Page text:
New UN climate chief calls for more ambition
The incoming head of the UN climate convention has said rich nations must pledge bigger emission cuts if climate change is to be tackled effectively.
But Christiana Figueres said she was confident that leaders would meet the challenge "because humanity has to meet it - we don't have another option."
Ms Figueres was speaking at a two-week session of UN negotiations in Bonn.
She said the mood was "constructive"; but major differences are evident between different groups of countries.
In particular, some developing countries are angry at what they see as western nations' attempts to insert new loopholes into regulations on how emissions from land use change are accounted for, which could allow western nations to cut actual emissions by less than they have pledged.
Developing countries are also once again asking for more ambitious cuts from the west.
Analyses suggest that pledges made in Copenhagen, if implemented fully, would put the Earth on course for 3C or even 4C of warming since pre-industrial times, rather than the 2C that many countries say they want to stay below.
"[The pledges] are not ambitious enough to protect the most vulnerable of the Earth, and they need to grow," Ms Figueres told reporters.
"Let's admit the glass is not half full yet; but is starting to fill again."
Ms Figueres, a Costa Rican diplomat and 15-year veteran of the UN climate process, takes over from the current UNFCCC executive secretary Yvo de Boer early next month.
Mistakes had been made, she said, at December's Copenhagen summit, which was intended to provide a comprehensive package of measures to combat the causes and impacts of climate change - the conclusion to a commitment made by all governments at the 2007 summit in Bali - but which ended with no such thing.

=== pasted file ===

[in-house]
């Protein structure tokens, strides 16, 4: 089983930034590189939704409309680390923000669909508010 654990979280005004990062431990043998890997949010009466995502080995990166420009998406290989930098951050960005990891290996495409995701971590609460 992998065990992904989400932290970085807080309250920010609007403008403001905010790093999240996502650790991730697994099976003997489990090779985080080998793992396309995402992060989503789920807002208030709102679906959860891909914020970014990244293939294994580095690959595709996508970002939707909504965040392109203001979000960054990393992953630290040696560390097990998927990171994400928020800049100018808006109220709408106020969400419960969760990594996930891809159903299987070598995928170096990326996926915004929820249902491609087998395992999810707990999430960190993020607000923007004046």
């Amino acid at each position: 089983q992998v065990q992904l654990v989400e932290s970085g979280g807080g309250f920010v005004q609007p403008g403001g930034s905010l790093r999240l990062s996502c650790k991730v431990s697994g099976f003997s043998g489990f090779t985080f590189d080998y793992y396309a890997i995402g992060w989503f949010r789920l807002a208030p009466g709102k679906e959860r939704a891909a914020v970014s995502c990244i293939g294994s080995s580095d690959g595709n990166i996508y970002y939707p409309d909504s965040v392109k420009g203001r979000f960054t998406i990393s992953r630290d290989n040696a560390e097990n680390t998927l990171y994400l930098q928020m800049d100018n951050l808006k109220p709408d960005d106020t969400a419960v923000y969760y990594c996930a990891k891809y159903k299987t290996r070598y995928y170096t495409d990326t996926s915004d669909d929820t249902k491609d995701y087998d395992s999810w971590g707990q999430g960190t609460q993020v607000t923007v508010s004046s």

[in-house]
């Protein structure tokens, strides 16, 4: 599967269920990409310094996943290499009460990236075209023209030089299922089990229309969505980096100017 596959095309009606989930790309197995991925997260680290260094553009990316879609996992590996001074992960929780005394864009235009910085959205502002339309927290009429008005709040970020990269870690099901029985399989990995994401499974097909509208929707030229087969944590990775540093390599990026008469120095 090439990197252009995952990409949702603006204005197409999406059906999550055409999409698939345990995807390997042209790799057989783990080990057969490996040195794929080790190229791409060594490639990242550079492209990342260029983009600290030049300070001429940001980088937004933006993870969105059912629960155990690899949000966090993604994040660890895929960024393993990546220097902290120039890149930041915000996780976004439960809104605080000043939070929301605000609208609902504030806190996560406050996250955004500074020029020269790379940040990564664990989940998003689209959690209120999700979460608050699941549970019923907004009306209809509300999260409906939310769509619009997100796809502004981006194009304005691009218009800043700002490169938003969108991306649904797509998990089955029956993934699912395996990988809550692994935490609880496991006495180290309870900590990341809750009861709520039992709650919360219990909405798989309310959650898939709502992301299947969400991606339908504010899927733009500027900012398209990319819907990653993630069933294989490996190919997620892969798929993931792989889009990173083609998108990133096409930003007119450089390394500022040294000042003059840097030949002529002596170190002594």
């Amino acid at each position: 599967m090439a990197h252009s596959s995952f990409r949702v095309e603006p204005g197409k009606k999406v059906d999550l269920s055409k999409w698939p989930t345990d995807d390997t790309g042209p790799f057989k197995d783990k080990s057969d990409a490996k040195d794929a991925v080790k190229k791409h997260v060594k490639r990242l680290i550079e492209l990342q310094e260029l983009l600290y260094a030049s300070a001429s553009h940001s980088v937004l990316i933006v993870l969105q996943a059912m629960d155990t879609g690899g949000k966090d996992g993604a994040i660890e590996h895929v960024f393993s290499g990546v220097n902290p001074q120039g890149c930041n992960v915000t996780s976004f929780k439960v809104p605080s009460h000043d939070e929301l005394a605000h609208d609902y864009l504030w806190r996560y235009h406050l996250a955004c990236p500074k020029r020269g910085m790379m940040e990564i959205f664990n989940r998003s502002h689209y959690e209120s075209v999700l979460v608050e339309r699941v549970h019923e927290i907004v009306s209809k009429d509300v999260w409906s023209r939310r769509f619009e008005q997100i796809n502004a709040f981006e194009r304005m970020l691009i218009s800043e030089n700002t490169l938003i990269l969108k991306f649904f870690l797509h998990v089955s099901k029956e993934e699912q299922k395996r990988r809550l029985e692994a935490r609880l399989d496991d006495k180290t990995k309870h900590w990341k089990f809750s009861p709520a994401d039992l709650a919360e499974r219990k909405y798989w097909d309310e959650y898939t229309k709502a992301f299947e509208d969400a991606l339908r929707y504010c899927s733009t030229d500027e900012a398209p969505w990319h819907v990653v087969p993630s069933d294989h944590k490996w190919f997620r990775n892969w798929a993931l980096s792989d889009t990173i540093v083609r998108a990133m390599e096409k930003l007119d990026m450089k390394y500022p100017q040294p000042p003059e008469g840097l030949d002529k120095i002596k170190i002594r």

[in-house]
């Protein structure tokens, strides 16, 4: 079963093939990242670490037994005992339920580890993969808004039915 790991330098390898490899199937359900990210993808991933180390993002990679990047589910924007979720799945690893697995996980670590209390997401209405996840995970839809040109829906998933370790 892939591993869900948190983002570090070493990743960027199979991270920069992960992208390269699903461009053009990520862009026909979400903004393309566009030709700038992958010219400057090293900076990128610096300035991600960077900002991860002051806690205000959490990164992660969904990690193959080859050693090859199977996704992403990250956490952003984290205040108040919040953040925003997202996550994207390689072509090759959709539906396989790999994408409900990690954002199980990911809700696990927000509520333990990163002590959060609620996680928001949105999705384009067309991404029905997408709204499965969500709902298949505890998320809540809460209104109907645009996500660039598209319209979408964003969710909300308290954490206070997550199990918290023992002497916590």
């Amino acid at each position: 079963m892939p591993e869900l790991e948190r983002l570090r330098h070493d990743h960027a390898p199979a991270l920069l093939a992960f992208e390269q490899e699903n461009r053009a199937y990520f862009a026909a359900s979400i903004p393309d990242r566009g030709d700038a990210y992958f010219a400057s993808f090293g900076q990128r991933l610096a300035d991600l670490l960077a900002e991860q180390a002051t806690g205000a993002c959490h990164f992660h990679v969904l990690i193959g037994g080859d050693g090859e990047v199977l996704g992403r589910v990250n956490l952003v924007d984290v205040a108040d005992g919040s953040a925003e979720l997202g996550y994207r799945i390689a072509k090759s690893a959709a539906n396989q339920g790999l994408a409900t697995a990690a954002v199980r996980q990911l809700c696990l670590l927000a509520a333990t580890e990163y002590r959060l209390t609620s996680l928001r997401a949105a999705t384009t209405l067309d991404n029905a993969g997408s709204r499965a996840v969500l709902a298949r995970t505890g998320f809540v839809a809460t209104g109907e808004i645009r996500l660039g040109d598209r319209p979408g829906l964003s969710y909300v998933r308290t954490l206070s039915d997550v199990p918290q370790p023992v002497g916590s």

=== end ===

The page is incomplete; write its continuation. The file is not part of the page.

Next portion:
In particular, she said, negotiations in the final days, between small groups of nations chosen by the Danish host government and some important nations from the developed and developing worlds, lacked transparency and inclusiveness.
"What we need to be mindful of is that all interests that will be there among parties of the UNFCCC are represented," she said.
"That did not happen in Copenhagen."
The European Commission's Laurence Graff said events in Copenhagen had damaged public confidence in the UN process.
"From the public side, there was such a wide gap betwen the expectations at Copenhagen and what it delivered that it was very damaging indeed.
"There is a trust issue in relation to the process - and hence the need, here and later, to show that the process is delivering."
She also acknowledged the effect on public opinion of questions that have been raised over the integrity of climate science, but said the science was solid, and that negotiations should move ahead on that basis.
Looking ahead to this year's summit in Cancun, Mexico, Ms Figueres said it was wrong to think in terms of achieving or not achieving a legally-binding treaty.
Instead, she said, the summit should be about delivery - following through on pledges to curb emissions, and - on the part of the rich - to provide money to help developing nations adapt to climate impacts.
Agreements on issues such as reducing deforestation could be an important part of this, she noted.
But it is clear that developing countries want more.
Quamrul Chowdhury, principal negotiator for Bangladesh, emphasised that his country and its allies were looking for nothing less than "a legally-binding, ambitious, fair and balanced" agreement.
"At Bali, we had the mandate to complete our task at Copenhagen," he said.
"Unfortunately, we couldn't deliver at Copenhagen; and if we can't deliver at Cancun... it will be unfortunate, it will be tragic, it will be a holocaust."
This meeting ends on Friday, and will be followed by one or two more sets of negotiations before the Cancun summit in November and December.